The real villain of Peace, Love, and Anger, however, is Lang’s co-promoter, John Scher. As the more grounded half of the pair, it was Scher who led the way, speaking to the press and speaking for the festival in 1999. At multiple points, the documentary shows us a belligerent and combative Scher talking down to journalists as they raise tough but fair questions about the state of the festival.
At first, Scher and Lang come off as just one administrative piece of the disaster that was Woodstock ’99. But as the documentary unfolds, we get a clearer picture of the two men. Scher in particular is quick to blame anyone and anything other than the top-level festival planning for Woodstock ’99’s failures.
In Scher’s mind, Durst owns responsibility for setting off violence and riotous behavior. It’s MTV that owns responsibility for negative perceptions of what happened during that July 1999 weekend in central New York. Of Kurt Loder, the face of MTV News back then, Scher actually has the gall to say: “He just wasn’t on the team.” In Scher’s mind, Woodstock ’99 was a messaging failure wrought by the press, misbehaving rock stars, and “a bunch of knuckleheads” in the crowd.
Never mind the overflowing portable toilets, the dismal state of the festival’s cleaning facilities, and the grossly overpriced basic necessities, most infamously illustrated by the festival’s $4 asking price for bottled water during a brutally hot and humid weekend. And never mind, too, the widespread accounts — many captured right on camera — of sexual assault.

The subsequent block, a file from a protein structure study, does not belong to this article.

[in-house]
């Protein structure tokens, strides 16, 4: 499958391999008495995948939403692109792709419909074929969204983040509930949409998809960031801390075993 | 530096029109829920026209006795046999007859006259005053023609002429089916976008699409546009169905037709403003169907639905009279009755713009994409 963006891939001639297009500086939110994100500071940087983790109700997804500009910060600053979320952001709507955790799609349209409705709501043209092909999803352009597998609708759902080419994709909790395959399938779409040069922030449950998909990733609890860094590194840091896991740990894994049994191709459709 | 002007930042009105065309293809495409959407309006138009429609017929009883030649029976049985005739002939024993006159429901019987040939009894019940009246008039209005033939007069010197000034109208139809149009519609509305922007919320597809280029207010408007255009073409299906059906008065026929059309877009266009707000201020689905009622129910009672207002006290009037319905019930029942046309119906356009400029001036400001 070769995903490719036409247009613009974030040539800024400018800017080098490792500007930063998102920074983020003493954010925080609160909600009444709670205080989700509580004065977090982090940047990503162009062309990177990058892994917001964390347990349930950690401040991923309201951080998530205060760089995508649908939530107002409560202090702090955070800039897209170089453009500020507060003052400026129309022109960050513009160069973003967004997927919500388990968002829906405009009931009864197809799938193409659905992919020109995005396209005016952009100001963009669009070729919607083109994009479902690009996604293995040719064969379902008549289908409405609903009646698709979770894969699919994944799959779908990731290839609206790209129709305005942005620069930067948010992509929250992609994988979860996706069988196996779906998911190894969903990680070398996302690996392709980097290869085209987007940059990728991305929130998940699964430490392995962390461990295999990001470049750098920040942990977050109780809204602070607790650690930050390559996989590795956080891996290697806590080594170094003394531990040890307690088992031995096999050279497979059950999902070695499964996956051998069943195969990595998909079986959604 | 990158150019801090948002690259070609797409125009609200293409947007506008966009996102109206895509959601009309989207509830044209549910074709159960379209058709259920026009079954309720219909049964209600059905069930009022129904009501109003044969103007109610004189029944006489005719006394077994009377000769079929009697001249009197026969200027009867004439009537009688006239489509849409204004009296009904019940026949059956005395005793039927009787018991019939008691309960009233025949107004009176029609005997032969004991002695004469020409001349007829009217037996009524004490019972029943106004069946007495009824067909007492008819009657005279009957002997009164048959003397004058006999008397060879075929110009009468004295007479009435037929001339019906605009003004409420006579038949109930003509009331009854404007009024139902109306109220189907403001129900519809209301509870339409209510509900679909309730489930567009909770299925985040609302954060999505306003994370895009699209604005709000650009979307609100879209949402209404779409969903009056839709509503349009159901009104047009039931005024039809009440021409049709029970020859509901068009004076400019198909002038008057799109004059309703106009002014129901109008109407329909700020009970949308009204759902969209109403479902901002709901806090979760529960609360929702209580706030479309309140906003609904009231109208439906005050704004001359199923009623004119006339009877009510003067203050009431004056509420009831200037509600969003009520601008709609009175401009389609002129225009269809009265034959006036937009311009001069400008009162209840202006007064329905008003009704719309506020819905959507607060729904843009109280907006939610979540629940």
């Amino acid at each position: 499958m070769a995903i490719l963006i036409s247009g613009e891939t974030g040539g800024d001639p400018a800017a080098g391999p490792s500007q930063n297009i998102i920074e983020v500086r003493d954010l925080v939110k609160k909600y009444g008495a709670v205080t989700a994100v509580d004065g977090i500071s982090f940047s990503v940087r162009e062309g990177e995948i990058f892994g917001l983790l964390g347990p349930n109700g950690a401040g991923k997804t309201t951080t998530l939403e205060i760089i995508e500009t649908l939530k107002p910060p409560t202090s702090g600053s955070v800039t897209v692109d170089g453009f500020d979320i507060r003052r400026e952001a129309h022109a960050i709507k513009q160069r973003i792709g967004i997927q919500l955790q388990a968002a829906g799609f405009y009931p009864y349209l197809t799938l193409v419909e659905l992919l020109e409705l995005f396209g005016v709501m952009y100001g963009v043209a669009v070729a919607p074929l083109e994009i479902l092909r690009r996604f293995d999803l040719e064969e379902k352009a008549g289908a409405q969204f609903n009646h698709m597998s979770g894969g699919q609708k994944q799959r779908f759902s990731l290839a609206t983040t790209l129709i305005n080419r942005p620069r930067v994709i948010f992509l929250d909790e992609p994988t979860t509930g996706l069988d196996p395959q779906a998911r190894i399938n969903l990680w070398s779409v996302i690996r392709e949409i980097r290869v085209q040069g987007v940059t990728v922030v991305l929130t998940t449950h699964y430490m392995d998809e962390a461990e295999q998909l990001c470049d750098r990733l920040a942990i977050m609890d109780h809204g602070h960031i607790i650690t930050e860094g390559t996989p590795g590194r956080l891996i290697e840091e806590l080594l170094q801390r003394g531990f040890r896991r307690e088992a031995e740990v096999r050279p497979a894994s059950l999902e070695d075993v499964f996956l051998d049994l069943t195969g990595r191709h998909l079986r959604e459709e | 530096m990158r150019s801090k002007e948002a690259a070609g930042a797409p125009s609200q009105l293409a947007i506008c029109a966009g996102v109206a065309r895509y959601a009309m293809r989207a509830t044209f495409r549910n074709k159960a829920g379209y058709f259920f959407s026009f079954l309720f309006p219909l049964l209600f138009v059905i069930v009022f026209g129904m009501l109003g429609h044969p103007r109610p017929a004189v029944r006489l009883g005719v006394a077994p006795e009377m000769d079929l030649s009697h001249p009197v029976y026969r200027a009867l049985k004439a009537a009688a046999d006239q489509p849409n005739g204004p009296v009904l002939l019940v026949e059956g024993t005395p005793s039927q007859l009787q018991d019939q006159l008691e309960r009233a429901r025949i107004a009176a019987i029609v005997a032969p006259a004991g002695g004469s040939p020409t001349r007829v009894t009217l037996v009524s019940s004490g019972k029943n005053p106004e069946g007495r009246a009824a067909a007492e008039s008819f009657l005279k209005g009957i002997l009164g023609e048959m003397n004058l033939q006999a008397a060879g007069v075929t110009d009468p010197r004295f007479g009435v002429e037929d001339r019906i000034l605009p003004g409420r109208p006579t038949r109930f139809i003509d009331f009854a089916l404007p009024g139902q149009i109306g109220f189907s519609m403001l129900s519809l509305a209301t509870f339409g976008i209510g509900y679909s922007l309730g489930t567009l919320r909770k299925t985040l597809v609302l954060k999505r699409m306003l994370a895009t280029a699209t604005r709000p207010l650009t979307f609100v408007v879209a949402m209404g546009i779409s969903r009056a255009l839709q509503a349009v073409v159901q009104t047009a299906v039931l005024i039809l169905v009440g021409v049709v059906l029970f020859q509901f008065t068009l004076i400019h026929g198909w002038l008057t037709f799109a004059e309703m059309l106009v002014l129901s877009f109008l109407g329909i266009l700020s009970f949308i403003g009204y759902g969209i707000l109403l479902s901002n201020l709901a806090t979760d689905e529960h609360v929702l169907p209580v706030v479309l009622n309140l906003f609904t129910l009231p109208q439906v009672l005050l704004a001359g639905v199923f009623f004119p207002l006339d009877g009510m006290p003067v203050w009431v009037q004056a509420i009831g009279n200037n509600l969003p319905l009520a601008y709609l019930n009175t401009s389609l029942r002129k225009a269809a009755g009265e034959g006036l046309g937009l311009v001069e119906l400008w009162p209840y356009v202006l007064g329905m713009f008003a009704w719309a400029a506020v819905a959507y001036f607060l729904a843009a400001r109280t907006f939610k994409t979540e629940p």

For any outside factors that fed the trainwreck called Woodstock ’99, there’s no denying that the festival was badly mismanaged and set up to fail.
Everything you really need to know about Scher is encapsulated in his take on that last point specifically: “I am critical of the hundreds of woman that were walking around with no clothes on and expecting not to be touched. They shouldn’t have been touched. And I condemn it. But, you know, I think that women that were running around naked are at least partially to blame for that.”
I shouted angrily at my screen when Scher just comes out and says that in the late stages of Peace, Love, and Rage. This isn’t some archival interview conducted in the weeks after the festival came crashing apart, not that this kind of take would’ve been any more acceptable back then.
Scher knowingly sat down for a 21st-century interview and said, with seemingly zero awareness of how stupid and regressive he sounded, that the women who showed up to enjoy the festival in their own way own the blame for the way men treated them. It feels like a line you’d hear from the latest perp on any given flavor of CSI series. But Scher said it, and we have to deal with that reality.
Peace, Love, and Rage is a superb accounting of a terrible event and the context that surrounded and fueled it. It doesn’t let a single person, movement, or cultural shift off the hook in laying out the failures that led to Woodstock ’99. The lasting takeaway is, as it should be, that Woodstock, the brand, is best relegated to the dustbin of history at this point. The people who wield its central vision don’t really understand the modern world, and they’re not equipped to entertain a wide audience.
It goes back to those fires. We all remember seeing images in the news of towering bonfires, stretching up into the night sky as a horde of shorts-and-tank-top-clad white men milled around to feed the curling flames. But we never really talk about what ignited the conflagration.
It was candles. Candles distributed by a nonprofit group focused on gun control. Their well-intentioned effort was to have festival attendees stage a candlelight vigil honoring Columbine victims. But festival attendees found other uses for those candles, and so the east stage burned.
It’s impossible to ignore the parallel in that irony to Lang and Scher’s efforts. While neither promoter comes out of the documentary looking great, it’s also clear that they did go into this thing with the best of intentions. The promoters wanted to put on a show that could potentially recapture what Lang saw as the magic of the 1969 festival. But their unfamiliarity with modern pop culture and inability to meet the moment spelled their undoing in the end.